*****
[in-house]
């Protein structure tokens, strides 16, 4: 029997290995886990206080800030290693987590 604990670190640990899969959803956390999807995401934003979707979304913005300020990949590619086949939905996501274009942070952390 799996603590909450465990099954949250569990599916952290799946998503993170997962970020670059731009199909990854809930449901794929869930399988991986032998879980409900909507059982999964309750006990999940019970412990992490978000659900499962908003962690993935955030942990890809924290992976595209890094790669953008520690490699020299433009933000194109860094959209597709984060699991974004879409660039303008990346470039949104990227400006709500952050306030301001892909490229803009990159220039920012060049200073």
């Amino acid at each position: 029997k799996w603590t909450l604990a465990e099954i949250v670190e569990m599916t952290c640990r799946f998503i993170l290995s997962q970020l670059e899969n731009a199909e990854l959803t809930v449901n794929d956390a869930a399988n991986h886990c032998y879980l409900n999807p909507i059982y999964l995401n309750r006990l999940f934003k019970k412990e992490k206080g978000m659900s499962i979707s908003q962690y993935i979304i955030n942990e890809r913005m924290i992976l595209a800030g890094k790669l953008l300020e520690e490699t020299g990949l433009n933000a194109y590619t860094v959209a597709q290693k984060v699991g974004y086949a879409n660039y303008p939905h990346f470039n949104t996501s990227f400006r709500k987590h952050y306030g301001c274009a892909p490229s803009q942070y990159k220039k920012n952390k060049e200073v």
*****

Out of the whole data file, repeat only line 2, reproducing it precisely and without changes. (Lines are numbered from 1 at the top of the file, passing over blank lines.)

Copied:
């Protein structure tokens, strides 16, 4: 029997290995886990206080800030290693987590 604990670190640990899969959803956390999807995401934003979707979304913005300020990949590619086949939905996501274009942070952390 799996603590909450465990099954949250569990599916952290799946998503993170997962970020670059731009199909990854809930449901794929869930399988991986032998879980409900909507059982999964309750006990999940019970412990992490978000659900499962908003962690993935955030942990890809924290992976595209890094790669953008520690490699020299433009933000194109860094959209597709984060699991974004879409660039303008990346470039949104990227400006709500952050306030301001892909490229803009990159220039920012060049200073």